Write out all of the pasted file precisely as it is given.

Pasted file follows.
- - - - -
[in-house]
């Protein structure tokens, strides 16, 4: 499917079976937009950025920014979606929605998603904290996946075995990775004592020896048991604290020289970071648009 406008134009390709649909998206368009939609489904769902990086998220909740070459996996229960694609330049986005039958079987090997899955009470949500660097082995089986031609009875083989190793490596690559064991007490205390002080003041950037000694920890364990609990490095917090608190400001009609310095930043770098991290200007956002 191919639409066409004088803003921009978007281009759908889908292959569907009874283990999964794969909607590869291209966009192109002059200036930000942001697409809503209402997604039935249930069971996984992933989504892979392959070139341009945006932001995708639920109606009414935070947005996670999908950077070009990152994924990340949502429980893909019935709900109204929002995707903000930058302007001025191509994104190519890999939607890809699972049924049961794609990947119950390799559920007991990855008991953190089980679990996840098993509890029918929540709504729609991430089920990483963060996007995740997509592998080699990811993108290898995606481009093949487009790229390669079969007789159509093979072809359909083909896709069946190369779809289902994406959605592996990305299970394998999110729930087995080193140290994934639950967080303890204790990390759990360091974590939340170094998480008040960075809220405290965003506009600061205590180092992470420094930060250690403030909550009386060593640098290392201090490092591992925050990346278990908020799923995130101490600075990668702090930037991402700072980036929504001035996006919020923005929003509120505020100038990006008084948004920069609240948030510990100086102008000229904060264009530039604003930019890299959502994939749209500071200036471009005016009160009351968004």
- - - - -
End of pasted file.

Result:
[in-house]
């Protein structure tokens, strides 16, 4: 499917079976937009950025920014979606929605998603904290996946075995990775004592020896048991604290020289970071648009 406008134009390709649909998206368009939609489904769902990086998220909740070459996996229960694609330049986005039958079987090997899955009470949500660097082995089986031609009875083989190793490596690559064991007490205390002080003041950037000694920890364990609990490095917090608190400001009609310095930043770098991290200007956002 191919639409066409004088803003921009978007281009759908889908292959569907009874283990999964794969909607590869291209966009192109002059200036930000942001697409809503209402997604039935249930069971996984992933989504892979392959070139341009945006932001995708639920109606009414935070947005996670999908950077070009990152994924990340949502429980893909019935709900109204929002995707903000930058302007001025191509994104190519890999939607890809699972049924049961794609990947119950390799559920007991990855008991953190089980679990996840098993509890029918929540709504729609991430089920990483963060996007995740997509592998080699990811993108290898995606481009093949487009790229390669079969007789159509093979072809359909083909896709069946190369779809289902994406959605592996990305299970394998999110729930087995080193140290994934639950967080303890204790990390759990360091974590939340170094998480008040960075809220405290965003506009600061205590180092992470420094930060250690403030909550009386060593640098290392201090490092591992925050990346278990908020799923995130101490600075990668702090930037991402700072980036929504001035996006919020923005929003509120505020100038990006008084948004920069609240948030510990100086102008000229904060264009530039604003930019890299959502994939749209500071200036471009005016009160009351968004």